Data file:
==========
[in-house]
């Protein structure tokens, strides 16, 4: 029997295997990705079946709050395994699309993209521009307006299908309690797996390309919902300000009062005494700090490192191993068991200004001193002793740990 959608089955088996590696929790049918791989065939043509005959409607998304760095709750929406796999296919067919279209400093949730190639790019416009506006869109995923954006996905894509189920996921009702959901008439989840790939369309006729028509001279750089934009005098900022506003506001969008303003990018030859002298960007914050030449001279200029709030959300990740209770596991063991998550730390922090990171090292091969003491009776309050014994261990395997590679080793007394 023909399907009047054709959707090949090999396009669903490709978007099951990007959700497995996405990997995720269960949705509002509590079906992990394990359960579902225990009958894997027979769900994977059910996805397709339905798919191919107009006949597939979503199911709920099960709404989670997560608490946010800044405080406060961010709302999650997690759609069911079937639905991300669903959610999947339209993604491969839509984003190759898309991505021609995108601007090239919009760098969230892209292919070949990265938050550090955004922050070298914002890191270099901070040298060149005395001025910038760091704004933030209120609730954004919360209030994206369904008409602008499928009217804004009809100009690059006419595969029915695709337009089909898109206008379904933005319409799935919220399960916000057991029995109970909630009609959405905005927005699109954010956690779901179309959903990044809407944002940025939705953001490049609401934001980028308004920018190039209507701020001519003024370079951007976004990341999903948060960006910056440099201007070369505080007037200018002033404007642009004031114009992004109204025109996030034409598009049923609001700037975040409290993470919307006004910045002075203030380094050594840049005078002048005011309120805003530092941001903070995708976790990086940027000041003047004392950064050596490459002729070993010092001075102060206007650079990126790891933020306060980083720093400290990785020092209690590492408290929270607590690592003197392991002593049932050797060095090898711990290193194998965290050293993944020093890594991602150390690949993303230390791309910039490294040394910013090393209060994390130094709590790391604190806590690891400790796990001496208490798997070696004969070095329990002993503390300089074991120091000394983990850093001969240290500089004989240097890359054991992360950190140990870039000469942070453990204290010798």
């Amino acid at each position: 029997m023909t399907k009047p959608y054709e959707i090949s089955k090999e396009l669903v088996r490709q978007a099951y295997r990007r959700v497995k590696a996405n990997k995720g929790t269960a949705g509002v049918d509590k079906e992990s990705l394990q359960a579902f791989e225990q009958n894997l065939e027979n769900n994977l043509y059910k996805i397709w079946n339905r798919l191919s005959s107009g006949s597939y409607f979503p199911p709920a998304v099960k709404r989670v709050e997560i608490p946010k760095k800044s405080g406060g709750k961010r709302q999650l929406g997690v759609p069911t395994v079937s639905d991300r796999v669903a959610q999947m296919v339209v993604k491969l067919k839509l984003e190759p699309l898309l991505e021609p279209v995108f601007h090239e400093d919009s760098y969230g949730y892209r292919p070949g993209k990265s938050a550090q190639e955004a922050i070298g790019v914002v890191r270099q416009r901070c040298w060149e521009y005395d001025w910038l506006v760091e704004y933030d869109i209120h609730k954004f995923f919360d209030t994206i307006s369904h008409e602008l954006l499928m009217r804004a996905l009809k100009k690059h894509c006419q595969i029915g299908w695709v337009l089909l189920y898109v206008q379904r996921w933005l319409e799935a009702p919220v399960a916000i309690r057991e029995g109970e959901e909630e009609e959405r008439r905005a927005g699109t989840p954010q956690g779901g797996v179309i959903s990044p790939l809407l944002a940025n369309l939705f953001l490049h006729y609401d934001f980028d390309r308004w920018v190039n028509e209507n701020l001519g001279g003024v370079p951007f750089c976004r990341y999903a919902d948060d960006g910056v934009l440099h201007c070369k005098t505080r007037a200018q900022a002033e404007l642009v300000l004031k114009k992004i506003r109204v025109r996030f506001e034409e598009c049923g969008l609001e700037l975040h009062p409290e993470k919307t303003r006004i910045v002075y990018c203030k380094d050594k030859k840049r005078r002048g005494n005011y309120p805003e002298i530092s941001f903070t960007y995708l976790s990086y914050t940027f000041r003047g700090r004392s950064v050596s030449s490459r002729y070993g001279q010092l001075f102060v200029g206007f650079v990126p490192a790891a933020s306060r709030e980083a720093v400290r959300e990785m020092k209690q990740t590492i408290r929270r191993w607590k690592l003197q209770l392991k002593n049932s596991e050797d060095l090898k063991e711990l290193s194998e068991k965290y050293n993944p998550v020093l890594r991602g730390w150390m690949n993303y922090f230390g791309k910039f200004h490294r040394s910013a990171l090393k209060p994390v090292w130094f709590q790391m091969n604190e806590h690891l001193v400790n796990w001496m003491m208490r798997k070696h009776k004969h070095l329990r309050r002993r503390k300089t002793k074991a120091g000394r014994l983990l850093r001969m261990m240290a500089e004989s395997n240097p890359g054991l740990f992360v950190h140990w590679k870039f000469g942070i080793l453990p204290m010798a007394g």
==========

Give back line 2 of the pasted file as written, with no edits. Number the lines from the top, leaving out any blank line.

């Protein structure tokens, strides 16, 4: 029997295997990705079946709050395994699309993209521009307006299908309690797996390309919902300000009062005494700090490192191993068991200004001193002793740990 959608089955088996590696929790049918791989065939043509005959409607998304760095709750929406796999296919067919279209400093949730190639790019416009506006869109995923954006996905894509189920996921009702959901008439989840790939369309006729028509001279750089934009005098900022506003506001969008303003990018030859002298960007914050030449001279200029709030959300990740209770596991063991998550730390922090990171090292091969003491009776309050014994261990395997590679080793007394 023909399907009047054709959707090949090999396009669903490709978007099951990007959700497995996405990997995720269960949705509002509590079906992990394990359960579902225990009958894997027979769900994977059910996805397709339905798919191919107009006949597939979503199911709920099960709404989670997560608490946010800044405080406060961010709302999650997690759609069911079937639905991300669903959610999947339209993604491969839509984003190759898309991505021609995108601007090239919009760098969230892209292919070949990265938050550090955004922050070298914002890191270099901070040298060149005395001025910038760091704004933030209120609730954004919360209030994206369904008409602008499928009217804004009809100009690059006419595969029915695709337009089909898109206008379904933005319409799935919220399960916000057991029995109970909630009609959405905005927005699109954010956690779901179309959903990044809407944002940025939705953001490049609401934001980028308004920018190039209507701020001519003024370079951007976004990341999903948060960006910056440099201007070369505080007037200018002033404007642009004031114009992004109204025109996030034409598009049923609001700037975040409290993470919307006004910045002075203030380094050594840049005078002048005011309120805003530092941001903070995708976790990086940027000041003047004392950064050596490459002729070993010092001075102060206007650079990126790891933020306060980083720093400290990785020092209690590492408290929270607590690592003197392991002593049932050797060095090898711990290193194998965290050293993944020093890594991602150390690949993303230390791309910039490294040394910013090393209060994390130094709590790391604190806590690891400790796990001496208490798997070696004969070095329990002993503390300089074991120091000394983990850093001969240290500089004989240097890359054991992360950190140990870039000469942070453990204290010798």